2.   Our discussion of the relevant facts is based upon the disputed and undisputed material facts reflected in the record which we have been provided.

3.   Specifically, endorsement 8 to the policy provides:  “In consideration of the premium charged, it is understood and agreed that any claims or suits arising from any tender offer or other proposal to acquire another company, including any arising from the acquisition or merger of another company, shall be subject to a $250,000 retention.”   The underlying action for which the plaintiffs sought a defense and indemnity did indeed arise from the acquisition by Winn Enterprises of another company.

4.   Continental's three year policy was due to expire on October 25, 1986 and Continental had given notice that it would not be renewed.   As authorized by clause 8(A), Winn Enterprises therefore purchased, for an additional premium, a “discovery period” extension “of the coverage granted by [the] policy in respect of any claim or claims made against the directors or officers during the period of 12 months after ․ the date on which the policy ends but only in respect of any wrongful act committed before such date․”

5.   The written notice sent on October 23, 1987 by Winn Enterprises stated, in its opening paragraphs:“In accordance with the terms and conditions of Harbor Insurance Company's Policy No. HI177466, we are giving written notice of facts, circumstances or situations which may subsequently give rise to a claim being made against us for a specific act, error, omission or bodily injury.   These matters are being reported to you at this time pursuant to the notice provisions of your policy.  [¶] Groups of disclosures are for convenience only and should not be construed to limit the nature or extent of the disclosure in any way.   For purposes of this letter, ‘Winn’ means Winn Enterprises and/or any or all of its subsidiaries;  ‘Winn Enterprises' means Winn Enterprises;  ‘Foremost’ means Foremost Dairies, Inc.;   and ‘Knudsen’ means Knudsen Corporation and/or Knudsen Foods, Inc.  [¶] The management of Winn is not able to predict whether any claims will be asserted based upon the occurrences described below, nor the amount of any such claims, if asserted.   Given the broadest definition, each of the following may be deemed to be ‘an occurrence which may subsequently give rise to a claim being made against the directors or officers' of Winn as those terms are used in the Directors and Officers Liability and Corporation Reimbursement policy issued to Winn by Harbor Insurance Company.”

6.   Actually, the only plaintiff directors named as defendants in the underlying action were Lee Bangerter and Ted Nelson.   Plaintiff Dee Bangerter had filed personal bankruptcy, several months before the underlying action was filed and the plaintiffs in the underlying action were ordered to proceed against him only to the extent of his insurance coverage.   As a result, he apparently incurred no defense costs as his attorneys have dropped their fee claims against him due to the bankruptcy.   Dee Bangerter conceded in his deposition that while he had other financial problems, the factor that pushed him into bankruptcy was the claims being asserted by the KF Dairies and Foremost creditor committees and the likelihood that the D & O insurance would not be renewed and that he would have no insurance coverage for those claims.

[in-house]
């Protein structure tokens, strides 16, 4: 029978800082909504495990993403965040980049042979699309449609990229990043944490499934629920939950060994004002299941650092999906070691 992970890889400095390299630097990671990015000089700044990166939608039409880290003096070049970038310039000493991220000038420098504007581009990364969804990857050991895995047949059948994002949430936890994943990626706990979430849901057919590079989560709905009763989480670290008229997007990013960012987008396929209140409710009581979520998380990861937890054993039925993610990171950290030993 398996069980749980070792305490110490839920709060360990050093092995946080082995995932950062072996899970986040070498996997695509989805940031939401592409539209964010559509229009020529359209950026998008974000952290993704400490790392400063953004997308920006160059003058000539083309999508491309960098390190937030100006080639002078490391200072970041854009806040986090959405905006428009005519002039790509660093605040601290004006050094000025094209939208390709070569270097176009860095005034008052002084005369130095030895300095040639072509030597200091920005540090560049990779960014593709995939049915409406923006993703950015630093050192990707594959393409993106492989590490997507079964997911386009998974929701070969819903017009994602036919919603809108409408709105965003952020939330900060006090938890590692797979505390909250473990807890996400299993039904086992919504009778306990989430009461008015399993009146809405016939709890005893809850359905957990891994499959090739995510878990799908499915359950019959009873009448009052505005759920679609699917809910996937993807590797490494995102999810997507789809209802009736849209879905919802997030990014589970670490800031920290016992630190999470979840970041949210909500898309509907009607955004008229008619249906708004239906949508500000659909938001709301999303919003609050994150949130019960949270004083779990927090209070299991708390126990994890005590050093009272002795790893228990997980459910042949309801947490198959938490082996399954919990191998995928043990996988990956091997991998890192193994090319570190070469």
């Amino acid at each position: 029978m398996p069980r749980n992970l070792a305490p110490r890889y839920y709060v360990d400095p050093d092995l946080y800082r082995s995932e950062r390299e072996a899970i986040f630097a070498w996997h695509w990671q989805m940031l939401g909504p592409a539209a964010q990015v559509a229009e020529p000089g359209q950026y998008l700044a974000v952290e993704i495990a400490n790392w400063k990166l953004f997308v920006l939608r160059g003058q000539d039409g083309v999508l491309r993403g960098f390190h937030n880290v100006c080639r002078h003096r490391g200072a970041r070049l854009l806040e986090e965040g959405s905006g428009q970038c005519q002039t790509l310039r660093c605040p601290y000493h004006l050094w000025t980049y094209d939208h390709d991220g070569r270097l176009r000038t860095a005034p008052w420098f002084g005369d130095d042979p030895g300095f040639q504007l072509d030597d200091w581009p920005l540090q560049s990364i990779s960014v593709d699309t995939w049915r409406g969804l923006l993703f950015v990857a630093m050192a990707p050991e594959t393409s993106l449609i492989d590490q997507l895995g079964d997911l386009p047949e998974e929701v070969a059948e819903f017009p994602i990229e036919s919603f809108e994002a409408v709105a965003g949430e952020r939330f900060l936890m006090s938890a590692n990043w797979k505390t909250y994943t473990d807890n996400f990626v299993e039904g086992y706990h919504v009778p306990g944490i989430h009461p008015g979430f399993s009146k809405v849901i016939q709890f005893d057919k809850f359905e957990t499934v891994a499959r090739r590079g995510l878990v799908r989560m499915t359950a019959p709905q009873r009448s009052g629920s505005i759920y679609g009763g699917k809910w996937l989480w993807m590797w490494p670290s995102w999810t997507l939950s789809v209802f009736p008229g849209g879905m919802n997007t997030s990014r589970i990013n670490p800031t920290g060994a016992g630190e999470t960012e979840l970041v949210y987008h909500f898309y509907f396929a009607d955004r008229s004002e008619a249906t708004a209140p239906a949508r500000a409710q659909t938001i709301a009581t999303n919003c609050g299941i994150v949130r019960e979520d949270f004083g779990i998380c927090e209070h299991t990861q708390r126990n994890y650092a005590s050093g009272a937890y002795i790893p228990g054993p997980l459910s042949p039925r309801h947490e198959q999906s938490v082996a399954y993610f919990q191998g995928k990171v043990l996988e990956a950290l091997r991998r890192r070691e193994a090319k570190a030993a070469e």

7.   On September 1, 1993, plaintiff Ted Nelson filed a substantially similar complaint (although he added a cause of action for breach of contract).   These two actions were later consolidated prior to the summary judgment motion which is the subject of these writ proceedings.

8.   A retention such as that provided for in the policy amounts to “self-insurance” up to the amount of the retention.   The consequence of such a provision is that Continental's coverage is “excess” to the amount of the retention.  (Nabisco Inc. v. Transport Indemnity Co., (1983) 143 Cal.App.3d 831, 836, 192 Cal.Rptr. 207.

9.   Although the record is not clear on the point, there appears to be no dispute that one of these alternative conditions was in fact met.

10.   Bangerter testified that he actually paid no more than $5,000 in legal fees to defend the underlying action;  in addition he has been billed (and sued) for an additional $34,389.52.   Dee Bangerter was originally a co-obligor on the same fees as those billed to Lee;  however, their common attorneys have dropped their claims against him, apparently due to his bankruptcy.   Plaintiff Ted Nelson paid approximately $16,643.13 in legal fees to his attorney.

11.   Plaintiffs also argue that Continental's failure to settle earlier caused them damage.   However, it is well established that an insured is not damaged by the insurer's “wrongful” failure to settle a claim unless the insured suffers a judgment in excess of policy limits.   (Finkelstein v. 20th Century Ins. Co. (1992) 11 Cal.App.4th 926, 929–930, 14 Cal.Rptr.2d 305.)   Thus, even if we assume that Continental delayed unreasonably in waiting four years to settle the underlying action, such delay caused no economic loss to the plaintiffs.

12.   Even then, as one case has recently stated in describing the proof burdens of an emotional distress claim in those cases involving only a financial injury, “․ before recovery for emotional distress may be allowed in a case in which the only other damage is financial, there must be a showing of ‘substantial’ injury other than the emotional distress, or the emotional distress damage itself must be ‘severe, substantial or enduring.’ ”  (Torres v. The Automobile Club of Southern California (1995) 36 Cal.App.4th 972, 984–985, 43 Cal.Rptr.2d 147, review granted on specific issues Sept. 28, 1995 (SO48329).)

CROSKEY, Acting Presiding Justice.

KITCHING and ALDRICH, JJ., concur.